Cochlear implantation and outcomes in a resource–limited setting: experience from Tanzania
Introduction: Cochlear Implant is a small medical electronic device that is surgically inserted partially in the cochlear (inner ear) to restore some hearing in patients with severe to profound hearing loss. Cochlear implantation is considered a rehabilitative measure of choice that positively impacts on the quality of life of patients.
Objective: The objective was to describe the clinico-demographic characteristics of cochlear implantees and the outcomes of the intervention among the implantees at Muhimbili National Hospital (MNH) in Tanzania.
Method: This was a hospital based cross-sectional study which involved a total of 39 patients who underwent cochlear implantation from July 2017 to May 2021 at MNH. Clinico-demographic characteristics and outcomes of the intervention among the implantees were collected using structured questionnaires and data were analysed using Statistical Package for Social Sciences Version 20. Results were then presented in frequency tables and figures.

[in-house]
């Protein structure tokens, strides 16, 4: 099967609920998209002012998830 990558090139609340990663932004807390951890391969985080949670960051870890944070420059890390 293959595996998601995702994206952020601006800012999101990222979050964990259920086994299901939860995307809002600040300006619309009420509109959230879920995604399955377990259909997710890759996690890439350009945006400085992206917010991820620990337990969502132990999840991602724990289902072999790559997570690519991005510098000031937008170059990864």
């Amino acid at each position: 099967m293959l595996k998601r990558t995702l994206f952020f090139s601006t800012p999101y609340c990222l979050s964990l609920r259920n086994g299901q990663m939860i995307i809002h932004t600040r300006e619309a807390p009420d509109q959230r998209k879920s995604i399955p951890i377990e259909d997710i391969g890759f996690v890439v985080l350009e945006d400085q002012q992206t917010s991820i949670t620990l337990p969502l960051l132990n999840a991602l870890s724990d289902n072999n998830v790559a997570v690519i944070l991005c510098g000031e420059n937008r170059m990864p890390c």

Results: This study recruited 39 patients with bilateral hearing loss with their ages ranging from 2 to 55 years. Their mean age was 4.7 years and median of 3 years. More than half, 24(61.5%) of implantees aged 2-3 years. Males predominated with male to female ratio of 1.2:1. Majority 37(94.9%) had pre lingual hearing loss and 36 (92.3 %) had bilateral profound sensorineural hearing loss. Ototoxicity was the commonest cause of hearing loss among the implantees contributing 16(41%) followed by birth asphyxia, 8(20.5%). A total of 37(94.9%) of these patients were implanted with a single cochlear device due to the high cost associated with this type of intervention.
Conclusion: Cochlear implantation in limited resource settings is possible and cost effective if there is enough support from the government and other charitable organisations. The availability of rehabilitative services remains key for better outcome after cochlear implantation.